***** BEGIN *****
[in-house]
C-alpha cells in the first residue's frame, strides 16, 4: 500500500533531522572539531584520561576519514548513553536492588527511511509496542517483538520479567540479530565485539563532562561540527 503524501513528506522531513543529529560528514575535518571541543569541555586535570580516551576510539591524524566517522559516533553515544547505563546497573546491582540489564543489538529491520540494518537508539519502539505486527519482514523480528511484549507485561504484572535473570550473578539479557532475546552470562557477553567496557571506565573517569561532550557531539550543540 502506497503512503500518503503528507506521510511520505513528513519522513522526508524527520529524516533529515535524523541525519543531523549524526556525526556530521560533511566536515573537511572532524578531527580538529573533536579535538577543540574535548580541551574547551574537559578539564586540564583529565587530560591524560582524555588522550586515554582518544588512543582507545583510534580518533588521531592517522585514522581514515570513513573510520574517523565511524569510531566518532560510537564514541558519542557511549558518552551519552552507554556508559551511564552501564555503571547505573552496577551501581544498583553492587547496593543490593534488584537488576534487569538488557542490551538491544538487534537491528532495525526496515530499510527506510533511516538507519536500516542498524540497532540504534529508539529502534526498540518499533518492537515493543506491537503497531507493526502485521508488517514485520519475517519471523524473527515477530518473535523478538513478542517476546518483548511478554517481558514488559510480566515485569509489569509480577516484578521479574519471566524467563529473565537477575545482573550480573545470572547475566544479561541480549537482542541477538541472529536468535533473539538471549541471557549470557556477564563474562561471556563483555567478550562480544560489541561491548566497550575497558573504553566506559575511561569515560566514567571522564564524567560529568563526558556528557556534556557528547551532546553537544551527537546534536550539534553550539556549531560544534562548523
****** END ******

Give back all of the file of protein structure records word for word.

[in-house]
C-alpha cells in the first residue's frame, strides 16, 4: 500500500533531522572539531584520561576519514548513553536492588527511511509496542517483538520479567540479530565485539563532562561540527 503524501513528506522531513543529529560528514575535518571541543569541555586535570580516551576510539591524524566517522559516533553515544547505563546497573546491582540489564543489538529491520540494518537508539519502539505486527519482514523480528511484549507485561504484572535473570550473578539479557532475546552470562557477553567496557571506565573517569561532550557531539550543540 502506497503512503500518503503528507506521510511520505513528513519522513522526508524527520529524516533529515535524523541525519543531523549524526556525526556530521560533511566536515573537511572532524578531527580538529573533536579535538577543540574535548580541551574547551574537559578539564586540564583529565587530560591524560582524555588522550586515554582518544588512543582507545583510534580518533588521531592517522585514522581514515570513513573510520574517523565511524569510531566518532560510537564514541558519542557511549558518552551519552552507554556508559551511564552501564555503571547505573552496577551501581544498583553492587547496593543490593534488584537488576534487569538488557542490551538491544538487534537491528532495525526496515530499510527506510533511516538507519536500516542498524540497532540504534529508539529502534526498540518499533518492537515493543506491537503497531507493526502485521508488517514485520519475517519471523524473527515477530518473535523478538513478542517476546518483548511478554517481558514488559510480566515485569509489569509480577516484578521479574519471566524467563529473565537477575545482573550480573545470572547475566544479561541480549537482542541477538541472529536468535533473539538471549541471557549470557556477564563474562561471556563483555567478550562480544560489541561491548566497550575497558573504553566506559575511561569515560566514567571522564564524567560529568563526558556528557556534556557528547551532546553537544551527537546534536550539534553550539556549531560544534562548523